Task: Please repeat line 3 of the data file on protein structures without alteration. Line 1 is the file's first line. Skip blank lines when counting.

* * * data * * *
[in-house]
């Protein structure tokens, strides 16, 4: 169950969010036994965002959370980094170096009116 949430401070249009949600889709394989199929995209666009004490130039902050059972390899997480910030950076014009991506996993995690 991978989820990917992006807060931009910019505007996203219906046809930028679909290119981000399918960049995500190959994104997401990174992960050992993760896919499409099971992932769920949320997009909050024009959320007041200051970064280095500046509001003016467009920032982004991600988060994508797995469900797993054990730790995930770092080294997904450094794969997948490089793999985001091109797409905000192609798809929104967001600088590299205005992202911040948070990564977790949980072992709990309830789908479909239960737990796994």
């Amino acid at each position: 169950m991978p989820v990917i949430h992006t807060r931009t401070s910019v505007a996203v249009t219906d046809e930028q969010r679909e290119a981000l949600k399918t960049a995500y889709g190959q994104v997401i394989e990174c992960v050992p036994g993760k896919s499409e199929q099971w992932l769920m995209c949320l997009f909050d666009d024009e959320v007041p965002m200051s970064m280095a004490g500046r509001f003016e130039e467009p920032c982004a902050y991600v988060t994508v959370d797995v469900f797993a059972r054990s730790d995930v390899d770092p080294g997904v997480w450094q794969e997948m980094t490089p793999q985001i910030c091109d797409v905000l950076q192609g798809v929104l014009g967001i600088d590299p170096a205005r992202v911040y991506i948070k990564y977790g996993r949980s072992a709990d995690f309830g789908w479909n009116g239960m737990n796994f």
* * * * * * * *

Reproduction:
């Amino acid at each position: 169950m991978p989820v990917i949430h992006t807060r931009t401070s910019v505007a996203v249009t219906d046809e930028q969010r679909e290119a981000l949600k399918t960049a995500y889709g190959q994104v997401i394989e990174c992960v050992p036994g993760k896919s499409e199929q099971w992932l769920m995209c949320l997009f909050d666009d024009e959320v007041p965002m200051s970064m280095a004490g500046r509001f003016e130039e467009p920032c982004a902050y991600v988060t994508v959370d797995v469900f797993a059972r054990s730790d995930v390899d770092p080294g997904v997480w450094q794969e997948m980094t490089p793999q985001i910030c091109d797409v905000l950076q192609g798809v929104l014009g967001i600088d590299p170096a205005r992202v911040y991506i948070k990564y977790g996993r949980s072992a709990d995690f309830g789908w479909n009116g239960m737990n796994f």